Revamped recess puts the focus on the physical

By James Vaznis
Globe Staff / September 8, 2009

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They would ignore the brightly colored balls left for them on the playground and the hopscotch lines painted on the pavement. Instead, in past years many students at Conservatory Lab Charter School, in Brighton, would spend the half-hour recess sitting idly beneath a leafy tree, chatting away.

Not anymore.

The elementary school has hired a coach to organize activities for its approximately 150 students, who now play kickball, tag, or capture the flag. Sometimes, they twirl a Hula-Hoop or take part in other games.

Conservatory Lab is among a growing number of schools across the nation that are injecting new energy into recess - a sliver of time that has been under siege as schools devote more attention to boosting standardized test scores.

In many cases, elementary schools are organizing activities to help curb childhood obesity, reduce discipline problems on the playground, and teach a generation of children how to have fun without relying on iPods, computers, and cellphones.

School leaders say giving students a break filled with physical activity also helps them focus better in class as the day wears on.

About a half-dozen elementary schools in Boston, Cambridge, and Revere are plunging into the movement this fall, tapping into a national program already adopted at a dozen Boston schools in the past few years. In Worcester, a few schools are bringing in college athletes to run recess activities, while schools elsewhere are coming up with their own creative programs.

“Now there is zero inactivity and almost zero incidents of discipline problems’’ on the playground, said Annie Sevelius, codirector at Conservatory Lab, which revamped its recess last year. “We hardly have any fights. Before, there were skirmishes, arguing, grabbing, and trash-talking.’’

In reinventing the break, administrators are targeting a controversial trend that has seen recess time shrink or be eliminated. The national Parent Teacher Association and the Cartoon Network launched the Rescuing Recess campaign several years ago, fearing that the schoolyard tradition was slumping toward extinction.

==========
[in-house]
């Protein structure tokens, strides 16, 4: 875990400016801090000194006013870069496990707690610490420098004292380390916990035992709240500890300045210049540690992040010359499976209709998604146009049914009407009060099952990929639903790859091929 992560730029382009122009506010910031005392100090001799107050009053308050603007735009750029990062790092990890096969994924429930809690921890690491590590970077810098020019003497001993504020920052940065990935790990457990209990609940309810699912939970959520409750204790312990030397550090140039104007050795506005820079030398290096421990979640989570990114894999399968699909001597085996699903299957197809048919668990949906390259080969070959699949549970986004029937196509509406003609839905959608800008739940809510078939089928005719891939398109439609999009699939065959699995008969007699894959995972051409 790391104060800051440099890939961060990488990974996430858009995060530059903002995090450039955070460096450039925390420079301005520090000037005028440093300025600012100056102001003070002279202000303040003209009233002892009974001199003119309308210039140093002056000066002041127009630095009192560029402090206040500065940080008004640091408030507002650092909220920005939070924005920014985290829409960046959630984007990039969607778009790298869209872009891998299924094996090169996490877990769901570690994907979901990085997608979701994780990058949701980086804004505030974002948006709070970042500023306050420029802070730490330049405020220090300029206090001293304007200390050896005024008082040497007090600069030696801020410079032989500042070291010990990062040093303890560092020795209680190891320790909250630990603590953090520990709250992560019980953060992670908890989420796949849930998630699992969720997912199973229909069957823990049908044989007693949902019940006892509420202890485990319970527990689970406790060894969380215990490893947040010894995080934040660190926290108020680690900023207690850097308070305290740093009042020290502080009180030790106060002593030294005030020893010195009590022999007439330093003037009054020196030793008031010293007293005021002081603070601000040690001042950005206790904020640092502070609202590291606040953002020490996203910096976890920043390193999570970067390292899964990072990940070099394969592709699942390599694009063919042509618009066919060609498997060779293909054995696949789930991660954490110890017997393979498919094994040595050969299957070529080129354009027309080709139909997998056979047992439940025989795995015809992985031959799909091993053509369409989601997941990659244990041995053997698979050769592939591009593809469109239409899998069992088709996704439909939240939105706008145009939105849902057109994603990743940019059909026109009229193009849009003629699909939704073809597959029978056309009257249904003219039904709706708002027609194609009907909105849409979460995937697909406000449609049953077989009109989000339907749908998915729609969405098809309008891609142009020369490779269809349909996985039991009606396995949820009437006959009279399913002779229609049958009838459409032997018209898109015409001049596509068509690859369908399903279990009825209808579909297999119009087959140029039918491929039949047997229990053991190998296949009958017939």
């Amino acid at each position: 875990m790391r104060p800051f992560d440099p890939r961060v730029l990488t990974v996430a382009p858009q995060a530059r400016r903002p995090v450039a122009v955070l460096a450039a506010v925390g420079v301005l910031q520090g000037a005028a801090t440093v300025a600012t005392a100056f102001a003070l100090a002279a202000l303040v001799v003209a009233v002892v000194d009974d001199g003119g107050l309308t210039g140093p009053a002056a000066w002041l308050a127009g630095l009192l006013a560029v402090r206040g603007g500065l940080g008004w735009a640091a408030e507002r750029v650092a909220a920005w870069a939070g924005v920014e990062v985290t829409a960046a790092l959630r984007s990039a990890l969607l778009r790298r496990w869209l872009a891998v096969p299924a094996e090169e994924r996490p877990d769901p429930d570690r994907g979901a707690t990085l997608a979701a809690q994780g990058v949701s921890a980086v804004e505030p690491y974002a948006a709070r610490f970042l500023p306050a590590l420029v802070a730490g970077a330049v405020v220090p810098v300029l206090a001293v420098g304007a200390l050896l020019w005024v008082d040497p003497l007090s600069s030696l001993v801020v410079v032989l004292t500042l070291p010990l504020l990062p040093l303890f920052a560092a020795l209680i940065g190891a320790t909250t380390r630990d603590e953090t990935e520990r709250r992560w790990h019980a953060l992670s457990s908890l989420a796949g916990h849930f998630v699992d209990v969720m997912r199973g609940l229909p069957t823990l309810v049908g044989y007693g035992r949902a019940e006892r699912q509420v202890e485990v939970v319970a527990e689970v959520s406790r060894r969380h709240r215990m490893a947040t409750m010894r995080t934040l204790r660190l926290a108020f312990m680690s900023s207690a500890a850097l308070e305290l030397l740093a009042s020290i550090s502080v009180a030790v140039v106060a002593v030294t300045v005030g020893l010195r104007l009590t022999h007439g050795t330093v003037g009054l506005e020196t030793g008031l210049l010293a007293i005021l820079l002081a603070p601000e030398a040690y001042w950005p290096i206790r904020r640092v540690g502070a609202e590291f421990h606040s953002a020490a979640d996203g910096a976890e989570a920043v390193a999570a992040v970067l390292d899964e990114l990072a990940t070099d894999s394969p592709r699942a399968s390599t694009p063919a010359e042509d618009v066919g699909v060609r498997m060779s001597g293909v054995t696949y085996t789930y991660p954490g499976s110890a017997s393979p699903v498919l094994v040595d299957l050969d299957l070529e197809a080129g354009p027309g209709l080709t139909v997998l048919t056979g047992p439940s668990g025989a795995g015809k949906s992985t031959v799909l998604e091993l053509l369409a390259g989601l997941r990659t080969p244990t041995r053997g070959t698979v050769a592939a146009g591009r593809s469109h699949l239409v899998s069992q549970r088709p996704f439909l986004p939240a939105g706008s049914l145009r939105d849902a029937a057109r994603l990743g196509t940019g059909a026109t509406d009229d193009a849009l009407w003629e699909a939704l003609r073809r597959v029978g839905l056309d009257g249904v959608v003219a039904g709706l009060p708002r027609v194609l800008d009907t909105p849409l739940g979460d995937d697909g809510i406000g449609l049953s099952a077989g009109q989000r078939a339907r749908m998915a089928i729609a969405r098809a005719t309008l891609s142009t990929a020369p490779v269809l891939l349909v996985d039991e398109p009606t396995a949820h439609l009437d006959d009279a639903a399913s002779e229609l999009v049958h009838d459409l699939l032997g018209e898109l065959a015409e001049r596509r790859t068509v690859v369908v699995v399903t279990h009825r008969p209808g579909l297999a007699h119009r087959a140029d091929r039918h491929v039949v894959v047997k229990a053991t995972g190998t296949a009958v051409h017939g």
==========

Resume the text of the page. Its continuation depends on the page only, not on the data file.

Some educators dismiss such concerns as vastly overstated. Indeed, a survey last year of school districts nationwide, including Boston’s, revealed that about 90 percent of elementary schools regularly scheduled recess.

That same survey - conducted by the Center on Education Policy, a public education advocacy group in Washington, D.C., - found that 20 percent of districts nationwide had cut back or eliminated recess. The problem was most severe, the survey found, in districts that serve low-income students, who are at greater risk of childhood obesity.

The survey attributed the shift, in part, to schools carving out more time to teach English and math, the two subjects tested under the federal No Child Left Behind Act.

In Massachusetts, many schools have also eliminated gym classes or reduced their frequency, either due to academic pressures or to budget cuts.

If anything, some health advocates say, schools should be maximizing physical activity at recess instead of limiting it or letting students squander those precious minutes. Even blacktopped schoolyards, common in urban districts, can provide opportunities for fitness activities.

“We know that recess for the low-income population is the greatest opportunity to make sure children get their daily dose of physical activity,’’ said Max Fripp, executive director of the Boston region of Playworks, the nonprofit program working with Conservatory Lab and other schools in the area. At participating schools, 80 percent of students, on average, are from low-income families.

“We know low-income students are getting less opportunity to play during the school day,’’ Fripp said.

Fripp and other supporters of recess also point to several studies over the past decade indicating that recess can bolster academic achievement by giving students a necessary break to recharge their bodies and minds, which supporters argue should help schools improve test scores.

“Kids are just like adults,’’ said John Macero, principal of A.C. Whelan School in Revere, which expanded its 20-minute recess this year by 10 or 15 minutes. “They need a chance to have some downtime.’’

Unable to find a suitable gym teacher, Conservatory Lab last year turned to Playworks, paying $23,500 for a coach who, in addition to overseeing gym classes, organizes recess activities and after-school programs. Each day, Dana Pulda, an energetic 23-year-old, sets up three to five activities, anything from jump rope to soccer, on a schoolyard that doubles as a parking lot for a church.

Pulda, who is like an older sister to many of the students, also teaches them teamwork, respect, and conflict resolution. Disputes over sharing often are settled in time-tested fashion: rock-paper-scissors.

“It surprised me how quickly the kids bought into the program,’’ said Pulda, an AmeriCorps volunteer. “Recess is their time to do what they want. If you take that away, kids can push back, but they didn’t.’’

A week before the organized activities resume for the new school year, recess resembled the old days. One girl told another she could not hang out with her group. A boy threw a Hula-Hoop high in the air and got it stuck on a tree limb, drawing a crowd of kids who tried to get it down.

Many said they were looking forward to next week’s return of Pulda and her games.

“You have more stuff to do,’’ said fourth-grader Julia Paige, 9.

Fifth-grader Annicia Kelton-Joseph, 10, said the break from schoolwork and the activities often reenergized her and her classmates, allowing them to do more work in class.

But there was one downside: “We come back all sweaty and hot,’’ she said.